Members of the State Bar of California’s Closing the Justice Gap working group are split over how broad to make the state’s trial of regulatory changes. The board of trustees approved the working group, which is tasked with considering changes in nonlawyer ownership and fee sharing, in May 2020. Its SCOPE subcommittee is currently debating whether or not the organizations allowed to participate should be limited to those serving low-income individuals.
The program stems from the state bar’s Access Through Innovation of Legal Services (ATILS) task force, with the initial aim of making legal services more affordable and accessible to residents in the low-to-middle income brackets. Some members of the group, including law professor Bridget Gramme, argue that findings from similar regulatory changes in countries like the UK have suggested that “to promote innovation, it makes the most sense to keep the structures as open as possible, ‘especially at the beginning.’” Others counter that allowing nonlawyer ownership in legal entities that serve businesses would not “have as much chance at downward assistance,” as put by OneJustice Volunteer Of Counsel Toby Rothschild.
Depending on how the state bar and ultimately the California Supreme Court decide, ownership and investment in law firms could be shared by organizations including the Big Four accounting firms and venture capital firms, as well as tech companies like Rocket Lawyer, which was among the first entities allowed into a similar regulatory scheme in Utah.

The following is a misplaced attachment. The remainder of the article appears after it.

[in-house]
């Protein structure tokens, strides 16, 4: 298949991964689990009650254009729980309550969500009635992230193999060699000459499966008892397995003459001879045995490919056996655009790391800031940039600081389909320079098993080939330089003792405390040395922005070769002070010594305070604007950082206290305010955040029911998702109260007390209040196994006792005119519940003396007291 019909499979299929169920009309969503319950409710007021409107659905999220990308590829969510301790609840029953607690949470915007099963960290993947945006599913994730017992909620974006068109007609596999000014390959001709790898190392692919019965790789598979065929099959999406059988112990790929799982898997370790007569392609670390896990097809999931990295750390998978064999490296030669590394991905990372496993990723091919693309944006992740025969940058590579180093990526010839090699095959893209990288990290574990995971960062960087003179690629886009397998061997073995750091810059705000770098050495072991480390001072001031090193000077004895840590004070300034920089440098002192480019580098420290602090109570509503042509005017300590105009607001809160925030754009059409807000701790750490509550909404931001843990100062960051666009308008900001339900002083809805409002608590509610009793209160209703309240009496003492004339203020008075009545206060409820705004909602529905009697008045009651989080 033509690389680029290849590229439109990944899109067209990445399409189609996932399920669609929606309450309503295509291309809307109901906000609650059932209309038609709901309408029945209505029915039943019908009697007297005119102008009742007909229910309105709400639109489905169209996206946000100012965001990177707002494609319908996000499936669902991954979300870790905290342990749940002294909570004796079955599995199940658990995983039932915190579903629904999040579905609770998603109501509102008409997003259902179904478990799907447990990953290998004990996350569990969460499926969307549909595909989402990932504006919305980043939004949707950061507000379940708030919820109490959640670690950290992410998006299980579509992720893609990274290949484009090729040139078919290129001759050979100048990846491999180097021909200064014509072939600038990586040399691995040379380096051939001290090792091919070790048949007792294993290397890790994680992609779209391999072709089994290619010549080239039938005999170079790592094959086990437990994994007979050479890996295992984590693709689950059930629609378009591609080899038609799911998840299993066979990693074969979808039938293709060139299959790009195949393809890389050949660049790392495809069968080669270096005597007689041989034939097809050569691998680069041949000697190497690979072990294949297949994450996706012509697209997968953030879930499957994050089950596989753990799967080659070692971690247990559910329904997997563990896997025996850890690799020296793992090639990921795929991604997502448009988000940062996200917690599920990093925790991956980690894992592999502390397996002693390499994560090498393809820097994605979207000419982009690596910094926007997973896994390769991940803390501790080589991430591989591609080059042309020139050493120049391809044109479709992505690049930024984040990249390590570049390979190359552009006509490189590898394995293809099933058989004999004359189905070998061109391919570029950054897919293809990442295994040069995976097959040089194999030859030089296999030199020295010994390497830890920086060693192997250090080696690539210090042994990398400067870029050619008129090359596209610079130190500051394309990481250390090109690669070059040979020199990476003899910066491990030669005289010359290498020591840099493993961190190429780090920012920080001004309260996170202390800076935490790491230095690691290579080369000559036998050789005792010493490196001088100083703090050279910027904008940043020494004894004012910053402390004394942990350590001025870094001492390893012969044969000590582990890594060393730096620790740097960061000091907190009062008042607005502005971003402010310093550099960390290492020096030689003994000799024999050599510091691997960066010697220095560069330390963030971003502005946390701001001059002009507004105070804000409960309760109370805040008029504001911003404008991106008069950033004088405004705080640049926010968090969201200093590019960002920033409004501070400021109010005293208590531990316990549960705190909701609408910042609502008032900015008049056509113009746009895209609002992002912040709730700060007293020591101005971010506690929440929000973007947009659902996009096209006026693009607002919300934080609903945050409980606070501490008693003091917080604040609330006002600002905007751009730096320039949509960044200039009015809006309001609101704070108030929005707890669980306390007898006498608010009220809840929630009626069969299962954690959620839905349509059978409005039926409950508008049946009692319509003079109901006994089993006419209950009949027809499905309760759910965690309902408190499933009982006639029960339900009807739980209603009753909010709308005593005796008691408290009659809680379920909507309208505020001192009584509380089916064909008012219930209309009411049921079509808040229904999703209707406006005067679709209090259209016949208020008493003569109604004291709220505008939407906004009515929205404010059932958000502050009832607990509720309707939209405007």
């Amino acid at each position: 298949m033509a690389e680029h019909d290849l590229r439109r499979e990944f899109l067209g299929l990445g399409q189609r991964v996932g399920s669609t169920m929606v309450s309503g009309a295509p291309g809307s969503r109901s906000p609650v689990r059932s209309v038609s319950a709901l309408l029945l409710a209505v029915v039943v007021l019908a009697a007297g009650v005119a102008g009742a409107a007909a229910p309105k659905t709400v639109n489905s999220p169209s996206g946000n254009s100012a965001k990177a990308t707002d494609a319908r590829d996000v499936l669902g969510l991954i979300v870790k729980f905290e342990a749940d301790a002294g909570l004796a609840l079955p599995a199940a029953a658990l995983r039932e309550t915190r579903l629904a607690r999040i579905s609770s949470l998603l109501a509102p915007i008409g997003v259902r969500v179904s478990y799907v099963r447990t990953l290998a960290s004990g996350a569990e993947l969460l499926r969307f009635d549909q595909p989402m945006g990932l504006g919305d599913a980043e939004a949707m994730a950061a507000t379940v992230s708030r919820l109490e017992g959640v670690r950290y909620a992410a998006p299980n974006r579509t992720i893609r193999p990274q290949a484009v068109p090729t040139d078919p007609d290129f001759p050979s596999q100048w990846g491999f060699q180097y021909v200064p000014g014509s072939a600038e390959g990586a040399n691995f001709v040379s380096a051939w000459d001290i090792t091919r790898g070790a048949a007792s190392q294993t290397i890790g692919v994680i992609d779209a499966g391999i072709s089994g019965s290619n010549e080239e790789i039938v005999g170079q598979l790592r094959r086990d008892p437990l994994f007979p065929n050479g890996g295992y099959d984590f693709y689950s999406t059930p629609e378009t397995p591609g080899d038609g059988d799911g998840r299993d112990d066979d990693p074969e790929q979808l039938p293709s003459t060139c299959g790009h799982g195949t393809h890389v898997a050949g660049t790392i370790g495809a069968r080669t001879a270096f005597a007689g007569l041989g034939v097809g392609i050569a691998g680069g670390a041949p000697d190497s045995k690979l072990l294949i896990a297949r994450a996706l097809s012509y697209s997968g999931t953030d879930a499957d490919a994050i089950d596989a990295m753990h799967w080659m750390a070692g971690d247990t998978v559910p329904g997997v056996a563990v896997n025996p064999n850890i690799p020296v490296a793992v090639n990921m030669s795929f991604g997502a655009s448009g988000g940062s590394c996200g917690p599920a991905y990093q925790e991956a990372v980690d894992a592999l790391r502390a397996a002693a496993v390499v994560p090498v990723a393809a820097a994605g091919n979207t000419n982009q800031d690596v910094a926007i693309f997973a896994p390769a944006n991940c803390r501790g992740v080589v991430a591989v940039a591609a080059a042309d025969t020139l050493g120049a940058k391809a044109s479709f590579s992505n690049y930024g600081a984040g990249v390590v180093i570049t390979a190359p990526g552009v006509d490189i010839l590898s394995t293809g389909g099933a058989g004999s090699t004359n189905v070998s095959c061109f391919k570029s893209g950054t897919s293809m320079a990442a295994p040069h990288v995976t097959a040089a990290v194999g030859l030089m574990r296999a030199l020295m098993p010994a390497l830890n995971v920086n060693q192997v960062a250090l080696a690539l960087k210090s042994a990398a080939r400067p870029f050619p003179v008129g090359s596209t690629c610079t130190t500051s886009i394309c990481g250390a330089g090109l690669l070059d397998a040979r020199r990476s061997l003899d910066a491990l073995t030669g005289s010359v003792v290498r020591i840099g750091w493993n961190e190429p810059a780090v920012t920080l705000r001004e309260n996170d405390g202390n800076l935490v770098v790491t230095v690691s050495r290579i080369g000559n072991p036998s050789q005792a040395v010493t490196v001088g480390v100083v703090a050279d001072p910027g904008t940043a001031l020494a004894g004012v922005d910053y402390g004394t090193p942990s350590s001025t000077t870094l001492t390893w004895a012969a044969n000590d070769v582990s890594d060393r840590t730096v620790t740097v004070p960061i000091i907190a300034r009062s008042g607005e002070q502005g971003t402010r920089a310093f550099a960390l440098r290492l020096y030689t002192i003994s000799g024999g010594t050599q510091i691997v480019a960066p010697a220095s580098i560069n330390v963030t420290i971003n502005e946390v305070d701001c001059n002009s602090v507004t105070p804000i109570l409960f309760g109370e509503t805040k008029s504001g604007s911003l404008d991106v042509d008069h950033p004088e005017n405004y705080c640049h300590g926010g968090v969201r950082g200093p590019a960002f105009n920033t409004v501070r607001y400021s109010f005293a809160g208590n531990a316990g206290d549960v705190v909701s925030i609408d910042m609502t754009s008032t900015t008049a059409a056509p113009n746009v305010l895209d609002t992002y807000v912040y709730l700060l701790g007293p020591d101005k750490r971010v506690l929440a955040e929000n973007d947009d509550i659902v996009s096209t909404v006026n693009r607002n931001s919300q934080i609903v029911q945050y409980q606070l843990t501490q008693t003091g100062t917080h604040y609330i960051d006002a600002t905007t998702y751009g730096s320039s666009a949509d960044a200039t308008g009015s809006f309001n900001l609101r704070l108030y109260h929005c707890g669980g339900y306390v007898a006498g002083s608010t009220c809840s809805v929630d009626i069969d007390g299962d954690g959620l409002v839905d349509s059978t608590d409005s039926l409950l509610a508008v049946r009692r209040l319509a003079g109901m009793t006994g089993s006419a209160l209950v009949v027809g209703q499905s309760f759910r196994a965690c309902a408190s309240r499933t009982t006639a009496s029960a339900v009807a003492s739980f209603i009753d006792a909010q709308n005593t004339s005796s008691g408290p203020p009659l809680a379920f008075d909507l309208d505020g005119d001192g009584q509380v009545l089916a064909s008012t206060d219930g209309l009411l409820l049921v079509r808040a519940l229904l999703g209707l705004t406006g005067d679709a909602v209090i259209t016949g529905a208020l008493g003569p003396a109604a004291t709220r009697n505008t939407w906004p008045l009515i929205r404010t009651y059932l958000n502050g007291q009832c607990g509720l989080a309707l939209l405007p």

Utah’s situation is instructive. The program was initially created on a two-year basis but recently extended for a total of seven years. Of 22 authorized entities reported so far by the Utah Supreme Court’s Office of Legal Services Innovation, several fall into the categories of “lawyers employed/managed by nonlawyers” or “non-lawyer provider w/ lawyer involvement.” The long-term repercussions of more generous regulatory changes are not yet apparent, with Arizona making one of the more drastic moves just last summer when it completely eliminated the ethics rule barring nonlawyer ownership.
It’s difficult to overestimate the significance of these current and proposed changes, but attorneys in California still have time to make their voices heard. If you are part of the legal services industry in California, now is the time to get involved, attend the meetings, and voice to representatives of the state bar your support for or opposition to these shifts. With the working group due to make recommendations to the State Bar of California’s board of trustees next September, the coming year will have an enormous impact on the future of the legal profession in the state. According to Bloomberg Law, the SCOPE subcommittee will meet again June 4, with the full working group meeting June 18.